Computation of pharyngeal volumes was done as described previously. A computer program using a digitizing pad (Numonics 2210, Montgomeryville, PA) was used. In summary, the pharyngeal airspace was outlined with a computer mouse using the beginning of the soft palate as the superior landmark and the back of the epiglottis as the inferior landmark. An area (in square centimeters) is calculated for each slice and then multiplied by 0.4 cm (the thickness of each slice) to approximate a volume. The sequence is repeated on each slice that involves the airway (n = 7 to 10) and then added together to give a composite volume. In addition, we divided the airway into three separate sections and calculated volumes for each section.
Standard procedures were used to quantitate sleep events. Desaturation was defined as a reduction in oxygen saturation by 4 percent or more. Apnea was a cessation of airflow at the nose and mouth for greater than 10 s. Hypopneas were scored as a decrease in inspiratory flow coupled with desaturation. Sleep period time (SPT) was defined as the time from the onset of sleep to the last awakening in the morning. Total sleep time (TST) was sleep period time less any time the subject was awake after falling asleep. An apnea-hypopnea index (AHI) was defined as all the apneas plus all the hypopneas divided by TST.
The patients did not know that the machine had an internal clock.
At the end of approximately six weeks, the patient returned with his nasal CPAP machine and his diary for the second sleep study. As stated previously, this sleep study was done in the same manner as the initial sleep study with the exception that in some patients the monitoring time prior to the placement of nasal CPAP was longer.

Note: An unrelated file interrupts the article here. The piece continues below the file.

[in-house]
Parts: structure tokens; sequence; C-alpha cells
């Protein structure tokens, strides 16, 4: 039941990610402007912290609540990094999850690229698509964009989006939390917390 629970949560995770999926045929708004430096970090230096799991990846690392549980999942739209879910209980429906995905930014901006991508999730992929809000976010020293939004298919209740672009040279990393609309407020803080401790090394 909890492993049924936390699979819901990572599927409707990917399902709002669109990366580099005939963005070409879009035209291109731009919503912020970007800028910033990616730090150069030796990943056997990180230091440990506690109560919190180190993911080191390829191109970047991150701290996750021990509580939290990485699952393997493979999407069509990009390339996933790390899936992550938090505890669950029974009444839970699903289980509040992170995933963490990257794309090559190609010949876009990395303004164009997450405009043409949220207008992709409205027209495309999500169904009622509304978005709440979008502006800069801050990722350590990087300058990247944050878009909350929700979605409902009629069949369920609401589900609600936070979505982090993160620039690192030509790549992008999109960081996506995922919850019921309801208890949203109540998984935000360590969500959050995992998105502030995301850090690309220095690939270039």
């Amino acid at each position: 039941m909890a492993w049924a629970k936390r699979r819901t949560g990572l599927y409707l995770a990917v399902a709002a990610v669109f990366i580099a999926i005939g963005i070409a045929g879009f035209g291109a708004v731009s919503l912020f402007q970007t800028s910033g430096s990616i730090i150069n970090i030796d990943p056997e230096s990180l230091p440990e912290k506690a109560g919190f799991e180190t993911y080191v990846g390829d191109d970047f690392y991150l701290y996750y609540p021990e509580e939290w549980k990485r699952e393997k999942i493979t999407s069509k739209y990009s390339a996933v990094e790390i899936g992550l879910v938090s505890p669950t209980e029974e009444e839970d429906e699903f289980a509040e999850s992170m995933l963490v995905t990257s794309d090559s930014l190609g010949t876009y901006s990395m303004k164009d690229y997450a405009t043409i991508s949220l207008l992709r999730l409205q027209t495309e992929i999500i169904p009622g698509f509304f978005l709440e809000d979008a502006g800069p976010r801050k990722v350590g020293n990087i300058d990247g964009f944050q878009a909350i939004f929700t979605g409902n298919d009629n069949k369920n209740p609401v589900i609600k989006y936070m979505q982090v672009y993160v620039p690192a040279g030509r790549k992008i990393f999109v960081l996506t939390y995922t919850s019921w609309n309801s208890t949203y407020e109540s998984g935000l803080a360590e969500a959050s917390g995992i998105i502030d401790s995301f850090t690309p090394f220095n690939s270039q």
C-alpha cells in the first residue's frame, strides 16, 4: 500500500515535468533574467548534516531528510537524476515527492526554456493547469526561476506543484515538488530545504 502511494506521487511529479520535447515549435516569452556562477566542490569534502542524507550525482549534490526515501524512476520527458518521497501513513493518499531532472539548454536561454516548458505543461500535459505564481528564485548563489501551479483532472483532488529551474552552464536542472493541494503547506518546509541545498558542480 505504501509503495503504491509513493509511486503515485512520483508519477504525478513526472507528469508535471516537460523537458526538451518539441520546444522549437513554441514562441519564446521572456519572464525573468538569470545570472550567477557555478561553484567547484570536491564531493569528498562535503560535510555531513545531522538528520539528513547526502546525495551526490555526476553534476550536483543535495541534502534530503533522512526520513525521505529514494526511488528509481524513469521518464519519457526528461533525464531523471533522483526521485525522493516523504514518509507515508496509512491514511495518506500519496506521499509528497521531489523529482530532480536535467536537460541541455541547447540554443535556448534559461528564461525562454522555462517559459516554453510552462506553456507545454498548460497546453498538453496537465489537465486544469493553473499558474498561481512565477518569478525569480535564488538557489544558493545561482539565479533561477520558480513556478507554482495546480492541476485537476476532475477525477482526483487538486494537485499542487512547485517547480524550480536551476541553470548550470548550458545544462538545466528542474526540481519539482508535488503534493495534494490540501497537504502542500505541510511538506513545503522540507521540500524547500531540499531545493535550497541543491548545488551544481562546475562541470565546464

For the first sleep study, after initial monitoring, when it was clear that the patient had OSA, a nasal CPAP mask was applied. Our machine was a commercial brand (SleepEasy III, provided by Respironics, Inc, Monroeville, PA). The pressure was adjusted in each patient individually and was ultimately set at the pressure that abolished most apneas and hypopneas, kept oxygen saturation at more than 90 percent, and eliminated snoring.
The day following their initial sleep study, each patient was given detailed instructions on how to use a nasal CPAP machine and watched an informational video about the use of nasal CPAP (distributed by Respironics). In addition, eight of the 12 subjects slept an additional night (supervised but without polysomnography) at the GVAMC to assure that they could tolerate nasal CPAP.
Chest and abdominal movements were impedance sensed with surface electrodes, airflow was sensed by a combined nasal-oral thermistor (Rochester-Electromed, Tampa, FL), and oxygen saturation was measured with an ear oximeter (3700 pulse oximeter, Ohmeda, Louisville, CO). These were simultaneously recorded on a physiograph (Model DMP-4B, Narco, Houston, TX).
All patients were videotaped using a camera (RCA TC2511 U8) with infrared lighting. Split screen imaging allowed us to view patient and sleep recordings simultaneously.
All patients volunteered for this study and informed consent was obtained. This experimental protocol was approved by the Institutional Review Boards of the J. Hillis Miller Health Center and the Gainesville VA Medical Center.
Patients underwent two sleep studies for this study. All studies were done at the Gainesville VA Medical Center (GVAMC) sleep laboratory. The first sleep study used for analysis was actually the screening study done to diagnose OSA. The second polysomnography was done at the end of the study, which was approximately six weeks later (this time varied slightly for each patient).
Sleep studies were done without nasal CPAP at the initiation of therapy and at the end of six weeks. Magnetic resonance imaging of the upper airway, awake and without nasal CPAP, was also performed at the onset of the study, at two weeks, and at the end of six weeks to see if changes in pharyngeal volume occurred.
Methods and Materials
A total of 12 patients were enrolled in this study, all male. All of the patients had symptoms of daytime hypersomnolence and loud snoring. Patients were enrolled after they had undergone a full night of polysomnography at our VA sleep laboratory.
Nasal continuous positive airway pressure (CPAP) introduced in 1981 by Sullivan et al has revolutionized the treatment of obstructive sleep apnea (OSA). It has been shown conclusively to reduce or abolish the number of apneic and hypopneic events and improve the concomitant oxygen desaturation, decrease snoring, and improve daytime hypersomnolence. For most patients, nasal CPAP is well tolerated; however, recent studies have shown that longterm compliance is not 100 percent.